Since the latest spate of terror attacks on Saturday, everyone has been arguing over the efficacy of the government’s response. Jim Geraghty has an excellent breakdown of the competing viewpoints here. Basically, there’s an argument that the system actually worked; after the first bomb went off, the terrorist was quickly identified and apprehended without further loss of life. Sure, the FBI got a tip that the guy was a terrorist beforehand, but the FBI gets about 1,000 terrorism tips a day. If it had the manpower to chase every one of these down thoroughly, it would be such a massive and intrusive agency that it would change the whole country as we know it.
On the other hand, the pro-Trump forces seem to focus mostly on the fact that officials waited some time before calling it terrorism (the gall), and, of course, for missing the leads that might have led them to the attackers in the first place.
As a result of these two approaches, the two candidates seem to be taking diametrically different approaches to Islamic terrorism as a campaign issue. Hillary seems to mostly pretend that it doesn’t happen or that isn’t connected to a larger, systemic problem. The follies of this approach are self-evident to readers of this site (I hope), and I won’t rehash them here. Trump’s, on the other hand, seems to be to promise that he knows some secret solution that will either totally or almost totally eliminate the problem.
For anyone who thinks Trump might actually deliver on this promise, it’s time to seriously recalibrate your expectations. Ever since (at least) the French-Algerian War, Islamic insurgents have gotten the message that a prolonged campaign of domestic terrorism is basically a magical Rubik’s cube that the West has yet to solve. They have seen again and again that Western countries – especially the United States – can be bent to the will of a relentless campaign of terror. And in cases where they haven’t succeeded in getting their will (such as in Israel) they have displayed what looks like a virtually inexhaustible will to continue trying.
The Islamic terrorists have noticed us now, and so here we are. They aren’t going away. As a country, every time we undertake a foreign policy endeavor anywhere in the world, we have to develop a reasonable timeline and determine whether we are willing to endure a terror campaign that opposes it for the duration, because one is definitely coming. Obviously, like Israel, we aren’t going to just curl up and die or or surrender our homeland, so we face the reality that, for the foreseeable future, a legion of fanatics who are willing to surrender their own lives will be attempting to cause us to constantly live in fear through a series of domestic terror attacks, executed with varying levels of competence.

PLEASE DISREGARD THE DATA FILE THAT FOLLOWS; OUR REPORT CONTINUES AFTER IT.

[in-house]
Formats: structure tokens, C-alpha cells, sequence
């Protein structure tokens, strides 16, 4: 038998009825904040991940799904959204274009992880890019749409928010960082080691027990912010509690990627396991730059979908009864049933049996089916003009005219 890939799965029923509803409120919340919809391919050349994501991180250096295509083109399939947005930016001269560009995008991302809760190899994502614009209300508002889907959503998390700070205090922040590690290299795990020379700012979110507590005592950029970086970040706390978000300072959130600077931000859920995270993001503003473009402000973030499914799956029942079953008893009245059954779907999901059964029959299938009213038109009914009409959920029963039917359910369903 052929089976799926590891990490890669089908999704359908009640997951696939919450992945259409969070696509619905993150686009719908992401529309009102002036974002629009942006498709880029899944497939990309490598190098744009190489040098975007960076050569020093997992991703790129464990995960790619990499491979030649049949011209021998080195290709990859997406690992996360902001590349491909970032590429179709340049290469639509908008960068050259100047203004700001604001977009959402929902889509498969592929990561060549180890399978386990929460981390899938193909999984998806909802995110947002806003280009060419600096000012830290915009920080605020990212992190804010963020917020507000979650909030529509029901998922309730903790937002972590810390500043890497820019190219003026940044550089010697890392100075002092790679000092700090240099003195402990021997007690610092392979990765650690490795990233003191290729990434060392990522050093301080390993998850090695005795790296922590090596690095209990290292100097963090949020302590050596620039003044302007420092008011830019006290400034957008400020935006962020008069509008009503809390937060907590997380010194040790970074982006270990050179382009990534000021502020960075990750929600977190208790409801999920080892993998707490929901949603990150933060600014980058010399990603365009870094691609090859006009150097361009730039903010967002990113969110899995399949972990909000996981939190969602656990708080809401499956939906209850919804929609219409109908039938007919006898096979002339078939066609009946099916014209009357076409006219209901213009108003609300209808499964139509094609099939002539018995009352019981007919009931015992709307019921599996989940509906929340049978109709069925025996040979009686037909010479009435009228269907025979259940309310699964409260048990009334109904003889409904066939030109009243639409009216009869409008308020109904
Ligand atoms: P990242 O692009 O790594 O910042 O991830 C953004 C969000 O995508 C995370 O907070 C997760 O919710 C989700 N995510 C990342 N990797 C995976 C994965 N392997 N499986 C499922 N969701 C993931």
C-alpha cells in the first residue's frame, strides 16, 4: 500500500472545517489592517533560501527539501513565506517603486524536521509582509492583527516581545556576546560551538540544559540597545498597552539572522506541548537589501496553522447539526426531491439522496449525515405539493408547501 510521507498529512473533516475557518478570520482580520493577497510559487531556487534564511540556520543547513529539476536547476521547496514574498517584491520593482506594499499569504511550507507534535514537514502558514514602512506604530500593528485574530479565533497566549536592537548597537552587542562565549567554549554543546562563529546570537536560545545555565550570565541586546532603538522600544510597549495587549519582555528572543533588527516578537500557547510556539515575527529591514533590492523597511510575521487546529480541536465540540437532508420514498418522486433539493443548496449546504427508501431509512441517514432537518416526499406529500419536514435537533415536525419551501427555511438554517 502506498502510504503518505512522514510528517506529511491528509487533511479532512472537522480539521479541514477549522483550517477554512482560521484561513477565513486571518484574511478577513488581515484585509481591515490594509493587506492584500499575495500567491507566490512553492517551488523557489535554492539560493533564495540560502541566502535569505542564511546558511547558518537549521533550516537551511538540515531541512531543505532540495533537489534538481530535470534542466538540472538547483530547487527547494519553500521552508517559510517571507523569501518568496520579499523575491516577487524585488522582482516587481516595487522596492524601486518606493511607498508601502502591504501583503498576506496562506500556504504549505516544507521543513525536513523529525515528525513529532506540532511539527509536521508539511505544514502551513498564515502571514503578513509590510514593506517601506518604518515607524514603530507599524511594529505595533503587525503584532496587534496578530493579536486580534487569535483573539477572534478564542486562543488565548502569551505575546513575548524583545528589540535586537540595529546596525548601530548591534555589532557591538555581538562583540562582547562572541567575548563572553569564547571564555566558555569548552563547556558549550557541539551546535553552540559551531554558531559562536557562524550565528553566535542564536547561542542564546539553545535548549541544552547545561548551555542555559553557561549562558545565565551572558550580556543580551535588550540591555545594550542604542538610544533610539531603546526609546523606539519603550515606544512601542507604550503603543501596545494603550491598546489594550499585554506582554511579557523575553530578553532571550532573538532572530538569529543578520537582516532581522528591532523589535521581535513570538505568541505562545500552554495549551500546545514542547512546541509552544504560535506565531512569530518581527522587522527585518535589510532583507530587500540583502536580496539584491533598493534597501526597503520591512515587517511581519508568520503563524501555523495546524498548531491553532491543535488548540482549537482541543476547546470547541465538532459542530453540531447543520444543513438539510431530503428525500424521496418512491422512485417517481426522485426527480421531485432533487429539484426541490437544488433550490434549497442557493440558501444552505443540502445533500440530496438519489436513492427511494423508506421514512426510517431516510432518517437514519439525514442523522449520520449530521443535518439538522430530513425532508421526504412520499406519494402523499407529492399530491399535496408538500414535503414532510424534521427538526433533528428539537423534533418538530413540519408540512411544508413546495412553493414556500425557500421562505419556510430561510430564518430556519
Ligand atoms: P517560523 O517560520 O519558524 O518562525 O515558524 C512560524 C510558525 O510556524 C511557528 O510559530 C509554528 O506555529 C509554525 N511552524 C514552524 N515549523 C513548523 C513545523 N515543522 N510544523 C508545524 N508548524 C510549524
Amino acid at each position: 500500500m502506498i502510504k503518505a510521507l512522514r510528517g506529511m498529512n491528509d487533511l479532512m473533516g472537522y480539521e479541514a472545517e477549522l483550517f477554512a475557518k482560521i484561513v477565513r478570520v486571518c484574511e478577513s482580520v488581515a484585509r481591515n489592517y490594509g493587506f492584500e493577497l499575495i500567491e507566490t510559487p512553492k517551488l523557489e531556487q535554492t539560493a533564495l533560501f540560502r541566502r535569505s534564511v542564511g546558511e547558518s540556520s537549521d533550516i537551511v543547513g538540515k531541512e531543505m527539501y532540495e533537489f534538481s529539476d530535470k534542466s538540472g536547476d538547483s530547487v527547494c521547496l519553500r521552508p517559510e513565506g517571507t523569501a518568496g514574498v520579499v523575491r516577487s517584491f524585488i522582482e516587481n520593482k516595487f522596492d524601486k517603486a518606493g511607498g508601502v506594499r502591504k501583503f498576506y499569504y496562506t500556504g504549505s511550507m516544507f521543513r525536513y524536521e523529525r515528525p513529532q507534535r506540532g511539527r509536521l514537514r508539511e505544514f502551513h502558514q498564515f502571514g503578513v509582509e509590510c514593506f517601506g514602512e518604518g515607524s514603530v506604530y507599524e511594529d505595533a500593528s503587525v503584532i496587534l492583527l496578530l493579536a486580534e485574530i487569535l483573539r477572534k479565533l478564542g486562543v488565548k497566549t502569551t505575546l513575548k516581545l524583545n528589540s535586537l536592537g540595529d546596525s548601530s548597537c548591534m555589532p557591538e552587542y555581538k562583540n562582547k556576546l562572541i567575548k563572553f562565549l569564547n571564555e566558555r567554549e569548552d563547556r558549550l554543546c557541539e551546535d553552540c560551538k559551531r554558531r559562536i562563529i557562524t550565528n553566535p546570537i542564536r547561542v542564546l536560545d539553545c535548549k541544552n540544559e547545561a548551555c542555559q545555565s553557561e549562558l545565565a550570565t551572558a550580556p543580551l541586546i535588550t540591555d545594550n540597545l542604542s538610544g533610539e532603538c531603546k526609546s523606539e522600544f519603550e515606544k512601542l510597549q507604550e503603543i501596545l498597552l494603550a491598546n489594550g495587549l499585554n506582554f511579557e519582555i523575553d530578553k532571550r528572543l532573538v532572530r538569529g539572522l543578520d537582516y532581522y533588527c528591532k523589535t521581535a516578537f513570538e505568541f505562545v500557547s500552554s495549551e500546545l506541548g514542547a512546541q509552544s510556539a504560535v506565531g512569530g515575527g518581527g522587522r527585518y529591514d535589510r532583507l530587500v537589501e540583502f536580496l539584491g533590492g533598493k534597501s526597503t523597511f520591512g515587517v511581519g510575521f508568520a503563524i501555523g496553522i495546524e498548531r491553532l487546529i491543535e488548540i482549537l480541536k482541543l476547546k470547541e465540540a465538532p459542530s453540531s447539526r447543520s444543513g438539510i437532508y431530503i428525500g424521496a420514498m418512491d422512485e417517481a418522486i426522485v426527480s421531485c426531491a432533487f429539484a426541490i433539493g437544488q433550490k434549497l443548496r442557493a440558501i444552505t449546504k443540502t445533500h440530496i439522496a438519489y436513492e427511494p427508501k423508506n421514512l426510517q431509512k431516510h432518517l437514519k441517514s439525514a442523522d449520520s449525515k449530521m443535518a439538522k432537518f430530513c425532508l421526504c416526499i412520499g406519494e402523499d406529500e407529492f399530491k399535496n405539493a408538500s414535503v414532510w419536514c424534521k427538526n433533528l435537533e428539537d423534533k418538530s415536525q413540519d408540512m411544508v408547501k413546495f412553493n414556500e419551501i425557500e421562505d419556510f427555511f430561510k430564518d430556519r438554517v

That is not to say that our government should not be judged henceforth on its ability to prevent as many of these attacks as possible. Part of that evaluation ought to include the extent to which the effort infringes upon the ability of everyday Americans to live their lives without government intrusion, free from needlessly excessive government snooping. One guy puts a bomb in his shoe and millions of Americans have to remove their shoes to board an airplane for all perpetuity (apparently) – is this a smart policy? On the other hand, everyone freaks out about the NSA collecting phone metadata and deep-sixed the program, when it might well have helped catch wind of some of these plots – should we re-examine some of the libertarian anti-tech surveillance pushback? And so on and so on.
I think there’s even a place for an intelligent discussion about some of the things Trump brings up in connection with this issue – although Trump is definitely the wrong person to lead anything approaching an intelligent discussion. I think country of origin profiling makes eminent sense at least for the foreseeable future and right now it is probably correct that many of the people we are welcoming from Syria deserve a much hairier eyeball than they are currently getting. On the other hand building a wall on the Southern border is a nonsense solution because none of these terrorists are crossing the Southern border to enter the United States – that being the most hazardous way to attempt entry into the United States by far. Also slamming the door in the face of all Muslims worldwide only serves to prolong the problem further by helping to foster anti-Government paranoia in the Muslim community, many of whom are already in this country and are dutiful and loyal citizens.
Either way, the best thing Americans can do to combat Islamic terrorism at home is to realize that the problem is not going to go away for the foreseeable future and to develop a certain amount of phlegm about it. This is our country dammit, and nothing they can do can change our planned course of action, whatever that might be.
We know that we must fight them. We must fight them here at home and we must fight them there where they live. In what way and for how long remain issues to be resolved. But fight we must. And we are. But we can’t imagine that someone is going to ascend to the White House and fire a magic bullet to end all terror. It’s not just wishful thinking, it’s dangerous.